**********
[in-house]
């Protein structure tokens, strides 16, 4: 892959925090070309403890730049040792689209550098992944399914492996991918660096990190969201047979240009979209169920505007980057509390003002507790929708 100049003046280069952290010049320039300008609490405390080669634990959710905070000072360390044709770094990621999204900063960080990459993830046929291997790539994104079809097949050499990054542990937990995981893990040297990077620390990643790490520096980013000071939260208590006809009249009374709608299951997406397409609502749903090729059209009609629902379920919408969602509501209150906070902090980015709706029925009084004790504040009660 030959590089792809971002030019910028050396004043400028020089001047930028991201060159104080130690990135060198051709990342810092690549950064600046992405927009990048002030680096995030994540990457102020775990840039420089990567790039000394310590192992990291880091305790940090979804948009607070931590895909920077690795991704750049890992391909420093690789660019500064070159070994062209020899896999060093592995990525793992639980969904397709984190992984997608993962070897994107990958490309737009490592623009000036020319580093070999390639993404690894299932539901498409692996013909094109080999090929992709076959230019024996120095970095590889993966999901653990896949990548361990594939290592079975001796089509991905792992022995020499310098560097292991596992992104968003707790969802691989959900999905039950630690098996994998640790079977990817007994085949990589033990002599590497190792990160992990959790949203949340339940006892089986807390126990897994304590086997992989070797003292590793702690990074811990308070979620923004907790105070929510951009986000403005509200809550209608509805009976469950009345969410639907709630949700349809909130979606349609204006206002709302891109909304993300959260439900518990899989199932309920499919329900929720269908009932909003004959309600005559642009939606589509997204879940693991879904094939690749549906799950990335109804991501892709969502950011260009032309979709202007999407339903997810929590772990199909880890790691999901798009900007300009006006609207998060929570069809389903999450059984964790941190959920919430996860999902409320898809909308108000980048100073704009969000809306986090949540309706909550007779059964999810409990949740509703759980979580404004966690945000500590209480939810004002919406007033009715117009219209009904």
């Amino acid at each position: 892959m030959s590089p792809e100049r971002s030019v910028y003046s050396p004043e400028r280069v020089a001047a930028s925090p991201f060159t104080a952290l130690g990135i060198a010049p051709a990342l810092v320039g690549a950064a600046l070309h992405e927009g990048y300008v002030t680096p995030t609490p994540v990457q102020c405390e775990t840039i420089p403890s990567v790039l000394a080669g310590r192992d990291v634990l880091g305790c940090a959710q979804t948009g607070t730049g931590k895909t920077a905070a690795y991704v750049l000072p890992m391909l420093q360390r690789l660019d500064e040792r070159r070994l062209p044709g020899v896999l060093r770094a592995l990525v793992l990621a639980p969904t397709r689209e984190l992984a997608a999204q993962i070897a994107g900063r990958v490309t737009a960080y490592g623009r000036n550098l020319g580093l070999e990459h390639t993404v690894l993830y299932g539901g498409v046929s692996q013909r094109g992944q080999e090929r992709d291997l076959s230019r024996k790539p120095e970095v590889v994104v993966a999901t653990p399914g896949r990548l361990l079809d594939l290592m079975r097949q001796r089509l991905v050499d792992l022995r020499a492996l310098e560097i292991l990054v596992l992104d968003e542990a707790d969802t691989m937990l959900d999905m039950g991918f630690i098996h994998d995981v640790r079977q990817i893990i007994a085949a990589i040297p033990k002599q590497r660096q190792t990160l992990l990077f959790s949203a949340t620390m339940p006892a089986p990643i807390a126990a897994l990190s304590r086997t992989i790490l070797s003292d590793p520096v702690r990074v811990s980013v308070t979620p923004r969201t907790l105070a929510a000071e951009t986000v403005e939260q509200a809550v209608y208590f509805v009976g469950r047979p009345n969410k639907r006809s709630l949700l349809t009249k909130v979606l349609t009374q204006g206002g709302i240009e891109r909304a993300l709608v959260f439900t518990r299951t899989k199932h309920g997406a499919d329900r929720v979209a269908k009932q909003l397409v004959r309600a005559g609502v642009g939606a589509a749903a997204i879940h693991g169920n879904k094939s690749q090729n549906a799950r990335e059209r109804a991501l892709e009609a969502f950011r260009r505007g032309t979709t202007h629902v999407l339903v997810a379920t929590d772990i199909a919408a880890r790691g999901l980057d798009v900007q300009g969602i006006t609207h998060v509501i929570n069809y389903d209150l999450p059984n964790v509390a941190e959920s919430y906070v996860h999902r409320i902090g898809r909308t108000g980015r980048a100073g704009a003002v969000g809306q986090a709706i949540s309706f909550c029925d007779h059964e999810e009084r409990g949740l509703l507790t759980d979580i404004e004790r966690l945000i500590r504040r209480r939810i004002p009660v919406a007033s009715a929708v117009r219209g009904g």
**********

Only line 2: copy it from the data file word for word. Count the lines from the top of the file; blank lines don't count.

């Protein structure tokens, strides 16, 4: 892959925090070309403890730049040792689209550098992944399914492996991918660096990190969201047979240009979209169920505007980057509390003002507790929708 100049003046280069952290010049320039300008609490405390080669634990959710905070000072360390044709770094990621999204900063960080990459993830046929291997790539994104079809097949050499990054542990937990995981893990040297990077620390990643790490520096980013000071939260208590006809009249009374709608299951997406397409609502749903090729059209009609629902379920919408969602509501209150906070902090980015709706029925009084004790504040009660 030959590089792809971002030019910028050396004043400028020089001047930028991201060159104080130690990135060198051709990342810092690549950064600046992405927009990048002030680096995030994540990457102020775990840039420089990567790039000394310590192992990291880091305790940090979804948009607070931590895909920077690795991704750049890992391909420093690789660019500064070159070994062209020899896999060093592995990525793992639980969904397709984190992984997608993962070897994107990958490309737009490592623009000036020319580093070999390639993404690894299932539901498409692996013909094109080999090929992709076959230019024996120095970095590889993966999901653990896949990548361990594939290592079975001796089509991905792992022995020499310098560097292991596992992104968003707790969802691989959900999905039950630690098996994998640790079977990817007994085949990589033990002599590497190792990160992990959790949203949340339940006892089986807390126990897994304590086997992989070797003292590793702690990074811990308070979620923004907790105070929510951009986000403005509200809550209608509805009976469950009345969410639907709630949700349809909130979606349609204006206002709302891109909304993300959260439900518990899989199932309920499919329900929720269908009932909003004959309600005559642009939606589509997204879940693991879904094939690749549906799950990335109804991501892709969502950011260009032309979709202007999407339903997810929590772990199909880890790691999901798009900007300009006006609207998060929570069809389903999450059984964790941190959920919430996860999902409320898809909308108000980048100073704009969000809306986090949540309706909550007779059964999810409990949740509703759980979580404004966690945000500590209480939810004002919406007033009715117009219209009904």